13 Ways to Not Care About What People Think

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“I don't care what people think!” You've likely said that time and time again, yet you still care. Why? I’ve included different factors that could help answer the question, along with 13 powerful tips on how to not care what people think, for real.

You’ll come to appreciate the tips after discovering the dangers caring too much can have on your mental health. Rest assured, it will take more than simply distracting yourself, as suggested by some self-help gurus.

Of course, it’s human to be curious about how people view you, but it’s a double-edged sword. On one end, third-party opinions can help you grow in self-awareness and develop other areas of your life. On the other end, your feelings can get hurt or you can lose confidence if what people are thinking and saying about you is harmful in nature.

Today, you’ll leave with tools for improving your self-perception and taking control of your response to criticism and feedback.

Is It Possible to Care Too Much? 

Yes, it is. I used to worry excessively about how people saw me. I felt I had to act a certain way to avoid negative judgment and criticism. I’ve evolved out of that mindset once I realized it was a harmful behavior that led to anxiety and social avoidance.

I felt uneasy, as I wasn’t being my true self. Thankfully, I was able to rewire my brain to stop giving a damn.

I want you to get to that place of mental and emotional freedom. When you quit worrying about what others think, you’ll have extra mental and emotional energy in your reserves to focus on living.

Of course, you’re human and need interpersonal relationships, so you can’t completely stop caring about people’s views and opinions. What will happen is you will remain unaffected after learning how to manage your emotional response.

For now, the burning question is WHY. Why are people’s opinions of you a source of stress? Some of it has to do with your self-image and how you think people perceive you. Other potential reasons include:

  • Self-consciousness
  • Low self-confidence
  • Poor self-esteem
  • Self-doubt caused by negative self-talk (inner critical voice)
  • Searching for approval/validation
  • Highly sensitive to any kind of feedback
  • Feeling inferior

The problem can also originate from fear or anxiety over losing friends or loved ones if you don’t act a certain way. A study by the Journal of Anxiety Disorders found a link between social anxiety and a fear of negative evaluation.

Unkind or harsh things said about you in your childhood could have impacted how you see yourself now. Negative experiences in adult relationships could’ve also contributed to being hypervigilant about how you’re perceived. Individuals are more likely to be troubled by the opinions of others if they have low self-esteem, to begin with.

Regardless of the genesis of your mindset, you almost won’t escape the potential effects on your physical and mental health until you STOP giving life to what people think and say.

Constructive Criticism vs Destructive Criticism

Remember I mentioned earlier that the issue of worrying about what others think is like a two-edged sword? One side of the coin relates to constructive criticism.

Constructive criticism is a positive gesture of providing information to solve problems (positive feedback). It’s typically given not to offend but to build, develop, or advance the recipient.

Destructive criticism, or negative feedback, focuses on blaming, humiliating, or shaming someone and is psychologically harmful.

Feedback can help you see things from a different point of view, get things done more effectively, or correct harmful behaviors. It’s usually a genuine intention to help and not a put-down.

However, you might perceive it as an attack on your personality. The negative perception could come from having a negative or fixed mindset and reluctance to learn and grow from mistakes.

Here’s an example: Your supervisor or team leader tells you there’s a more efficient method for completing a task and even shows you how. You think your boss is criticizing your performance. It upsets you and leaves you feeling like you can’t get things done right.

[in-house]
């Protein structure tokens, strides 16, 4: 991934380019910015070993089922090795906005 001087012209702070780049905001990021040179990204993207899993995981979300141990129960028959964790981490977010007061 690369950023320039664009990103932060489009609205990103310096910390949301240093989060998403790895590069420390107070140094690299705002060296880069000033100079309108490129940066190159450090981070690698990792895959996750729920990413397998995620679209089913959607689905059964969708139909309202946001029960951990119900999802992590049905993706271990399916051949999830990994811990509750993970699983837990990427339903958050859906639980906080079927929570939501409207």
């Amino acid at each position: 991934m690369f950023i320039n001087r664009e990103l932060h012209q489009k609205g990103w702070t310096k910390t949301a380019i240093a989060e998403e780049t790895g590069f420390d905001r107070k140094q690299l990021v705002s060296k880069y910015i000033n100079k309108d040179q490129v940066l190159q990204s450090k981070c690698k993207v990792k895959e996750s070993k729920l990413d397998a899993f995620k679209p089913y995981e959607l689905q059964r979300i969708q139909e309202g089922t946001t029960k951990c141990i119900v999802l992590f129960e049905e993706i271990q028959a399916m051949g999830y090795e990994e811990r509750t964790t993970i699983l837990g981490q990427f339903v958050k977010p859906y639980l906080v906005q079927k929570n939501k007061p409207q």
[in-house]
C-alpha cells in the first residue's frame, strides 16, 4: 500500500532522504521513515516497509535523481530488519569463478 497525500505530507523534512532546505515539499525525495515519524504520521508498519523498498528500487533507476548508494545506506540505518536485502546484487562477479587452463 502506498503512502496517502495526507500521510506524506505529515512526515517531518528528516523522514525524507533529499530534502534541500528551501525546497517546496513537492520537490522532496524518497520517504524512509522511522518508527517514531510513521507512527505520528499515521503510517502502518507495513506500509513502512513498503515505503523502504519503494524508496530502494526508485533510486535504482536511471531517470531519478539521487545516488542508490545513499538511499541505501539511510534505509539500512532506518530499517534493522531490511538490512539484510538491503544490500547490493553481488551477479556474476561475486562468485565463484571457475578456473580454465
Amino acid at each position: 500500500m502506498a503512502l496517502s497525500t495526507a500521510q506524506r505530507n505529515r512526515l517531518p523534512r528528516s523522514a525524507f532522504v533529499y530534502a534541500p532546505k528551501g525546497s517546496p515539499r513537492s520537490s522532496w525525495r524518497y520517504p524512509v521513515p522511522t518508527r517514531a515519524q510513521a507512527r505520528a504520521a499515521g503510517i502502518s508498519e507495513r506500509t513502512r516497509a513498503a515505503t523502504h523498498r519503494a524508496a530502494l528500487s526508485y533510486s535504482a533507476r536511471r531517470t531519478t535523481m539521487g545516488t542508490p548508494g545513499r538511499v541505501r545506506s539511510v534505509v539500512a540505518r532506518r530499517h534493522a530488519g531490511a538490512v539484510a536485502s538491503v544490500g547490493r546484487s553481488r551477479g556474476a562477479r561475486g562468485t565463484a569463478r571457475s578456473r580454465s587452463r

You also feel anxious about your boss intervening and offering feedback in the future. Your work leader has a duty to ensure employees work efficiently.

Their mind is on optimizing production, not on trying to make you feel incompetent. Your feelings of inadequacy could be linked to poor self-image.

Why You Shouldn’t Care What Others Think

The dangers of worrying yourself sick about people’s opinions of you are in the details of how it makes you act and feel. For example

  • You may experience more stress
  • You may feel nervous or anxious around others
  • It can cause you to avoid socializing
  • You can get depressed from socially isolating yourself
  • Your self-esteem and self-confidence may decline

How to Not Care What People Think: 13 Practical Tips

There’s a saying to the effect that what others think or say about you is none of your business. In other words, don’t preoccupy your mind with those matters. You’ll prevent negative third-party opinions from spoiling your day.

Here are other ways to counteract that mindset:

#1. Question Your Thoughts

Ask yourself “Is it me or is it them?” Are people really thinking ill of you or are you internalizing the information you receive the wrong way? Some of us live in our heads and pay a lot of attention to our inner critical voice.

Your inner critic insists on feeding negative ideas to you about yourself and creates self-doubt. You can end up projecting those negative self-images onto others and form the opinion that they see you how you see yourself.

I’ve heard people ask, “You think I’m stupid?” when no one said anything to suggest that. The response could be a projection of a negative self-image.

The next time you find yourself panicking about what someone thinks, ask yourself this, “Are these my thoughts or theirs?”

#2. See the Good in Criticism

Some people are highly sensitive to any kind of feedback and usually take it personally. If you think you’re more sensitive than others, that’s okay. Everyone is unique in their personality. However, knowing that you’re more easily offended or hurt is an example of self-awareness.

Accept who you are, see your imperfections as a natural part of life, and treat mistakes as opportunities for growth.
Accept who you are, see your imperfections as a natural part of life, and treat mistakes as opportunities for growth.

By developing greater awareness of yourself (thoughts, actions, feelings, and emotional triggers), you’re empowered to decide how to respond to people’s evaluation, judgment, or disapproval.

Self-awareness also has an external aspect that enables you to understand how others might view you.

Whenever someone offers feedback, pause and process the information and look for the good in what’s being communicated. You’ll essentially override any negative self-talk your inner critical voice is suggesting.

#3. Show Compassion to Negative Critics

You may wonder why I’m suggesting you should be sympathetic towards anyone who tries to degrade or humiliate you with criticisms.